I’ve never celebrated Valentine’s Day and have been terrified by it for years. The strongest memory I have of it is since I was fifteen and my first love cheated on me.
Ten years older than me and a lieutenant, he was living in another town. He came to see me the day before Valentine’s and the next day I had to go to an English contest in the county capital. So he said he was going into the mountains to ski because he was training for an international competition.
“I’ll be back tonight!” he told me that morning in the bus stop and kissed me before I got on the couch and we went our separate ways. Forever.
I waited and waited and waited. We had no phones back then and no computers. There was no way of getting in touch. It was Saturday. On Monday I asked my neighbors on the ground floor to allow me to use their landline to call his mother, thinking he might be dead or something. I was in love head over heels, we were planning to have kids when I grew up and he said he loved me, so not showing up that night meant he was either dead or unconscious in the forest or in the hospital.
“He left, darling. Yesterday.” his mother said.
I was surprised to see I could get out of my neighbors’ apartment and back to my room. I knew for sure I was not dead because everything hurt. No explanation. No idea. No way to get in touch except letters. I decided to wait. Actually, I don’t remember if it was so much a decision I made or just the only thing I could do since I was unable to do anything else, really.
A few days later he called my neighbors’ phone number. I hated the weight of the receiver pressing against my ear, resting in the sweaty palm of my hand, smearing grease and dust and filth on my skin. I later had to rub everything off with a sponge. Still, the ghost of it was hard to banish. It stuck to me like a leech. Made me rub my ear and palm so much they became red and hot. My right side was burning.
“Something happened…” he said in the same voice I had loved with all my heart. “I met someone”, the lips that had kissed every inch of my teenage body continued. “I am sorry. I never wanted to hurt you…”
I cannot reply. My neck is broken in his fist. No air can go through. No words can come out. Kneeling next to the bedside cabinet where the phone is, the fifteen year old who had only lost her virginity to this man two or three weeks before, is dead. Never again would she get up and walk out of that living room in her neighbors’ ground floor apartment. The ghost that does get up and leave is trembling all over and cannot breathe. She keeps staring at her sweaty hands shaking uncontrollably.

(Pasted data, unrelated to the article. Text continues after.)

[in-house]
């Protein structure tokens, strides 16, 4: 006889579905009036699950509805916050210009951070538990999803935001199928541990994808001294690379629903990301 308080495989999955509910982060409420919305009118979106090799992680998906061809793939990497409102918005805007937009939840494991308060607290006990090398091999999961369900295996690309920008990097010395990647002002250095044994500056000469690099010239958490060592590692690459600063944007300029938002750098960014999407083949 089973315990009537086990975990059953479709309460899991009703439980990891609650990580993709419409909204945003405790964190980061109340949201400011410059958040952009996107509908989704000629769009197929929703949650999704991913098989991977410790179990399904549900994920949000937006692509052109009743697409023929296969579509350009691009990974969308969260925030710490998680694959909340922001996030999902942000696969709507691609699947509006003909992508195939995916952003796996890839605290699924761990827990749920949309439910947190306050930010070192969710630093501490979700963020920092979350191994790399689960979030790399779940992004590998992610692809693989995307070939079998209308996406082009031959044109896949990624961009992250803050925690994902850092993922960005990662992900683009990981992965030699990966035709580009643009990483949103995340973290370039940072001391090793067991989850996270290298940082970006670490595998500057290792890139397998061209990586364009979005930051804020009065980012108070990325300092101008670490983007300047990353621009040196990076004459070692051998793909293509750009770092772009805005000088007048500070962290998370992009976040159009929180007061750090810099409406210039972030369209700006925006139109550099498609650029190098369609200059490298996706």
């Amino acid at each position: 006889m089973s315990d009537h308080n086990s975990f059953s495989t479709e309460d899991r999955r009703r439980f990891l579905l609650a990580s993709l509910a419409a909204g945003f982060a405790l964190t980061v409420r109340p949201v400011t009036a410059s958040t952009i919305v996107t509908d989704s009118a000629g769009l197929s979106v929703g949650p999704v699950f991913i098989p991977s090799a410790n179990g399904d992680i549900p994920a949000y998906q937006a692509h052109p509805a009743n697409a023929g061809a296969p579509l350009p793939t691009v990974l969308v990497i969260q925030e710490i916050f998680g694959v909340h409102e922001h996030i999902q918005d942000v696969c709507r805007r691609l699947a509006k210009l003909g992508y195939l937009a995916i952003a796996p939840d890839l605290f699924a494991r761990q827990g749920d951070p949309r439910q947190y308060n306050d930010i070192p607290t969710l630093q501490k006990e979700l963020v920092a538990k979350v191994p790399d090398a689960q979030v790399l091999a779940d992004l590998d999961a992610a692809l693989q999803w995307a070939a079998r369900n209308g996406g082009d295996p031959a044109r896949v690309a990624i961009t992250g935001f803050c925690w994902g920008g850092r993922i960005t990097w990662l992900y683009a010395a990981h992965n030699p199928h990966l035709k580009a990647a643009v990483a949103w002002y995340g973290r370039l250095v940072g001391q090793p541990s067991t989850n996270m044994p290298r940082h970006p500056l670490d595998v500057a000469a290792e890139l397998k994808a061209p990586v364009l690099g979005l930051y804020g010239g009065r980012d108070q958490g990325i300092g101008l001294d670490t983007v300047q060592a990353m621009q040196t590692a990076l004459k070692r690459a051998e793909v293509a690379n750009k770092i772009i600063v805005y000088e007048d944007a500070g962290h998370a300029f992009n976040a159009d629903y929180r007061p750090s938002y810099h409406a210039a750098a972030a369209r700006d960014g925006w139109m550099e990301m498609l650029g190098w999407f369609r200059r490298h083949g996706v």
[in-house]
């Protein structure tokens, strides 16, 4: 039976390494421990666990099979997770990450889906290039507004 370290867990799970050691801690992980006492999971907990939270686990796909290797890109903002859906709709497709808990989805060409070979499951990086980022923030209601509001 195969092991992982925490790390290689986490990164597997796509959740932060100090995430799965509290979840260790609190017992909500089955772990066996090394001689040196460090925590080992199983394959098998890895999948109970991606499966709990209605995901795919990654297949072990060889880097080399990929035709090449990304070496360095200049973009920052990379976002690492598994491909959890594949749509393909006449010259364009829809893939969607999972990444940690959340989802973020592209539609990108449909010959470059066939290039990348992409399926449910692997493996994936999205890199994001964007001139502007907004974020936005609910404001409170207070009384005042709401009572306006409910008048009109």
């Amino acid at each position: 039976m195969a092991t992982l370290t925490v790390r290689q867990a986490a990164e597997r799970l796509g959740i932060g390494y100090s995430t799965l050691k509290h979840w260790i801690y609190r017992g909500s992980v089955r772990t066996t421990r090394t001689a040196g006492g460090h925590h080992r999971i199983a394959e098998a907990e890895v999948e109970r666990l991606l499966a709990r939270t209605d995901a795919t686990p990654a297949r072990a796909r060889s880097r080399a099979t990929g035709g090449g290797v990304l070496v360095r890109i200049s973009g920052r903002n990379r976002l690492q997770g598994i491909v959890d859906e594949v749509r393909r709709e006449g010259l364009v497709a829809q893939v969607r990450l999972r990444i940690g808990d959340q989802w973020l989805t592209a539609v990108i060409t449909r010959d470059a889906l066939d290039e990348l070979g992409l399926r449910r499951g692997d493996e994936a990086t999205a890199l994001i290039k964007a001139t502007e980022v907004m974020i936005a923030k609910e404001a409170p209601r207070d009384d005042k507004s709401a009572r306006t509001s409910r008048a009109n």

In the meantime, I miraculously managed to get over all that. Well, countless hours of regressions, homeopathy and energy work helped a lot. We even met a few years ago, me and him, and made peace and then continued on our separate ways. And here I am, twenty years later. I hated this time of year for twenty long years and was always expecting something to go terribly wrong.
This year I decided I want it. I want Valentine’s Day. This morning I woke up in the arms of the man that I love. He’s far from being flawless. We have that in common. But I made the decision to believe again. For years I have been criticizing Valentine’s Day for being such a superficial and commercial holiday. Well, life itself is commercial. The media educates us into believing we need so much stuff. Ultimately, Valentine’s Day, just like any other day of our lives, is what each of us decides to make of it. I have decided to step out of the drama and the sarcasm and the superiority complex. I have decided to celebrate it and celebrate joy and life. Am I afraid? Terrified… Does that stop me? Not a chance!